Firstly, I want to state that I never actually saw this thing, but if you’ll just stick with the story, you’ll understand why that’s even more important. When I was about fourteen, my Uncle and Aunt lived near enough the Gulf of Mexico that, when my family went to visit, we would all get on my Uncle’s little boat and ride around to the beachfront area near Gulf Shores, AL. There was an area that was open enough for a small boat to pull right up to the beach, where we were hoping to swim and have a picnic for the day. Now before I get to the meat of the story, I want to state that we’d never seen anything out of the ordinary in our boat trips. The weirdest thing we’d ever seen was a huge bunch of jellyfish during spawning season.
So, my Aunt, Uncle, Mom and myself all get ready to pull around to this little sandbar for a day of sun and fun. My Uncle drops anchor out far enough so that he doesn’t run aground and we girls all bailed out to head for the beach. It had a few sunbathers but it was by no means crowded, which was why we picked it.
Immediately, a freak wave slams into us out of nowhere and the boat nearly runs us all over. Huge waves start battering the boat, pushing it toward the shore. My Uncle hopped out and the four of us wrestled against the waves to keep the boat from being beaches miles away from home and effectively stranding us.
Somehow, we succeeded in getting the boat back out to calm water. My Mom, who suffers with low blood sugar, started having the most inopportune low blood sugar moment possible, almost fainting right there. My Uncle threw us a bottle of grapejuice from the boat, but the three of us girls were stuck on the beach after having to wait for Mom to get her strength back. My Uncle yelled that we should circle the beach and find an easy place to swim it to him. Only there was none. It was either shallows too choppy for the boat to rest in or the open water.
So, being the strong, independent women we are, my Aunt and me carried my Mother between us and swam out to the boat. We shoved her up into the boat quickly as she’s a small person but my Aunt, who is a slightly large lady, was having trouble getting her feet on the ladder. By that time, we were in very deep water, far from the beach due to the current, and I was trying to hang on to the boat while also helping my Aunt get aboard. Later, my Uncle told me we were in water that was over thirty feet deep.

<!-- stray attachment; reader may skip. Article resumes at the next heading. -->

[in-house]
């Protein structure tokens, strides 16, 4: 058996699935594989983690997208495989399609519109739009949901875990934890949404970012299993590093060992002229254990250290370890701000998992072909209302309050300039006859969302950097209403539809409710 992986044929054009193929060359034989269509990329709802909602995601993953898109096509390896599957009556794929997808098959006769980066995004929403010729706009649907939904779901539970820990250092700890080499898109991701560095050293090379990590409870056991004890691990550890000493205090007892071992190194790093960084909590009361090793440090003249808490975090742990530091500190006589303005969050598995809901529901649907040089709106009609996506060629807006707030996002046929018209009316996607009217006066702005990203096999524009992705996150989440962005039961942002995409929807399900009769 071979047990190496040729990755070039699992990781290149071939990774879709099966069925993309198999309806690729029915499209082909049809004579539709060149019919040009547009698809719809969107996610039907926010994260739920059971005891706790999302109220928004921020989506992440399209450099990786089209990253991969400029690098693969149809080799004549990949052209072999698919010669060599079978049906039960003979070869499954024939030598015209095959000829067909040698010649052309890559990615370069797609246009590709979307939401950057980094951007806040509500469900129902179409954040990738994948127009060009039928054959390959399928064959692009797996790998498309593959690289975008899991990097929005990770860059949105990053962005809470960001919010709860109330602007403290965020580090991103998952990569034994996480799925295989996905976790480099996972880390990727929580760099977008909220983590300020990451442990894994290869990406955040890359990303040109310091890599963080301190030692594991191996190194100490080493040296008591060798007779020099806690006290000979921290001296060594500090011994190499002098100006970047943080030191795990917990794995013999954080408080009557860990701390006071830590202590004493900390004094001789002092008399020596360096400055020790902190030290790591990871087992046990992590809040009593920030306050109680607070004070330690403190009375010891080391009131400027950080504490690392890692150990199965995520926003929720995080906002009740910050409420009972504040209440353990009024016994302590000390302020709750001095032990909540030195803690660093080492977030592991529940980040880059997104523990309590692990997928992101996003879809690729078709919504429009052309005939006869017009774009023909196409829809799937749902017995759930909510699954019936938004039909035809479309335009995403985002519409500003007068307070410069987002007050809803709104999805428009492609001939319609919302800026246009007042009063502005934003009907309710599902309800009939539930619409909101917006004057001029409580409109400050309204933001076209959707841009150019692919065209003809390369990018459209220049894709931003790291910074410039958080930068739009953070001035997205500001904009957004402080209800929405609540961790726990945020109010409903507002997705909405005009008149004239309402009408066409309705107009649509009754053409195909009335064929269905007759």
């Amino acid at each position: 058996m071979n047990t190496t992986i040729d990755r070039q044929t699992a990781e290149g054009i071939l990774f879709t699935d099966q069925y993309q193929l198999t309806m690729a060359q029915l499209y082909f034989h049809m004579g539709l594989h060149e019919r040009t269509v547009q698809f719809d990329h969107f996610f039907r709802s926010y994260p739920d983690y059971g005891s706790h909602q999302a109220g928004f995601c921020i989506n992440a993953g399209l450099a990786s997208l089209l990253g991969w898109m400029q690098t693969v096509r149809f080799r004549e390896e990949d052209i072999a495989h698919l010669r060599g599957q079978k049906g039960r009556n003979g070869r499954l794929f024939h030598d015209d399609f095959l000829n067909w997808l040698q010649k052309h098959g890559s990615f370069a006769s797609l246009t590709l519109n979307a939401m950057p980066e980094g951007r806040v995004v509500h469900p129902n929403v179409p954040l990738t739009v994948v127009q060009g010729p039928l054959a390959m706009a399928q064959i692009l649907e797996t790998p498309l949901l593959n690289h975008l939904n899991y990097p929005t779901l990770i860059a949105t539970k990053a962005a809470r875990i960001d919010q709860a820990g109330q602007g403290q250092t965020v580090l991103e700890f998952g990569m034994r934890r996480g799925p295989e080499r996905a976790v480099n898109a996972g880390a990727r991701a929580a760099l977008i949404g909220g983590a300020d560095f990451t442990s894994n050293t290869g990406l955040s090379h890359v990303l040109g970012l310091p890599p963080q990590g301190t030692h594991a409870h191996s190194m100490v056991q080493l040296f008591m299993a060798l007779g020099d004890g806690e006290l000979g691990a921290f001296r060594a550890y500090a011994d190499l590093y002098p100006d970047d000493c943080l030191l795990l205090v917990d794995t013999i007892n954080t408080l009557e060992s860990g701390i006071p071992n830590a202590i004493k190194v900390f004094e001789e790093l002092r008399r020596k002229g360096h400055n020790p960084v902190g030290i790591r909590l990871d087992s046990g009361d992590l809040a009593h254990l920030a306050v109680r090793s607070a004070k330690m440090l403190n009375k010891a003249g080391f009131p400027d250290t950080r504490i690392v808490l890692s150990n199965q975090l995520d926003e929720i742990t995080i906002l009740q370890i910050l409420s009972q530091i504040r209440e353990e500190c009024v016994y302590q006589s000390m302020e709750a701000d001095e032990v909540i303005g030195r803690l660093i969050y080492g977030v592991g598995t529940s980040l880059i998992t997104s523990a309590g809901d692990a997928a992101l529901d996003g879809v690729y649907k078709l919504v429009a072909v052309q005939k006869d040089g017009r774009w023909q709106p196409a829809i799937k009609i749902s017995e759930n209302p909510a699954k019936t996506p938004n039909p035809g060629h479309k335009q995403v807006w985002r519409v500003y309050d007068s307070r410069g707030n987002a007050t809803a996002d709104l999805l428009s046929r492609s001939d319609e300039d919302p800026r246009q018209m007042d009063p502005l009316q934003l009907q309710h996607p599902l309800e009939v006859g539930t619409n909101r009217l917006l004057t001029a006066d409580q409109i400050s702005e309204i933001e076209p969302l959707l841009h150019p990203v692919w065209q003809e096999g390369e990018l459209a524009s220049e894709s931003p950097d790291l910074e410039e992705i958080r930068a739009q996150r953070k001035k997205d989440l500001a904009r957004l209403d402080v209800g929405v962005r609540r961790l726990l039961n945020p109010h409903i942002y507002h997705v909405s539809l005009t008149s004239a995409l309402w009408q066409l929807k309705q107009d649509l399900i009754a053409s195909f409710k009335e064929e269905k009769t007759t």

Thats when I felt it. I’ve got chills right now writing this. It was a hand, and I know it was a hand because I felt each of its five fingers wrap around my ankle. I know how human skin feels, even after it’s got all pruny from being in the water a while. This was different. It was rough and scratchy, kind of like shark skin and the fingers had an odd suctioned feeling like octopus tentacles but not as thick, where they pressed onto my skin. There were also long nails that I felt digging into my flesh on further from the fingertips. The grip wasn’t hard, in fact, it didn’t even pull on me. It was more curious, like trying to decide what my foot was or maybe what it wanted to do with it. When I felt it, I got super still and didn’t move my leg, afraid I’d make whatever this thing was angry. I wanted to scream, but sometimes the fear is just so overwhelming that noise doesn’t happen. I know now that whatever survival instincts were keeping me from going insane and kicking like crazy might’ve saved my life.
My Aunt began to finally pull herself up from the water and it would soon be my turn. I felt the blood drain from my face as another “hand” latched onto my ankle, too. The fingers tightened, tensing slowly for what I was coming to realize would be a pull down into the water. I wasn’t a champion swimmer in the least, but I could handle myself. But whatever this was, I knew it outclassed me easily.
My Aunt’s feet left the ladder and my Uncle reached down to help me up next. I gripped the ladder rung with all my strength, preparing to either fight for my life or just be ripped down to the depths. Either way, I was absolutely terrified. The hands around my ankle must have felt me resisting their hold because the grip loosened ever so slightly and then, miracle of miracles, they pushed upward to boost me out of the water.
Shaking with relief, I tumbled into the closest seat and my Uncle drove us home, too exhausted for any swimming or picnics after such an episode. I never told my family or anyone what I’d felt that day. I mean, who would ever believe that kind of story? I sometimes don’t know if even I truly believe that it happened. But then I remember the utterly inhuman feel of those hands and how I was sure they would drag me to my death. I also remember that once we were all safely back in the boat, I watched for a swimmer to come up for air, for some sign of a person having helped me. There was none. No one on the beach had even bothered to ask if we were okay. Which makes me mad now when I think about it. There was someone who had, apparently, decided that we needed a little “helping hand”. Even though the thought of what that someone may be terrifies me, I’m glad that one-time meeting went the way it did.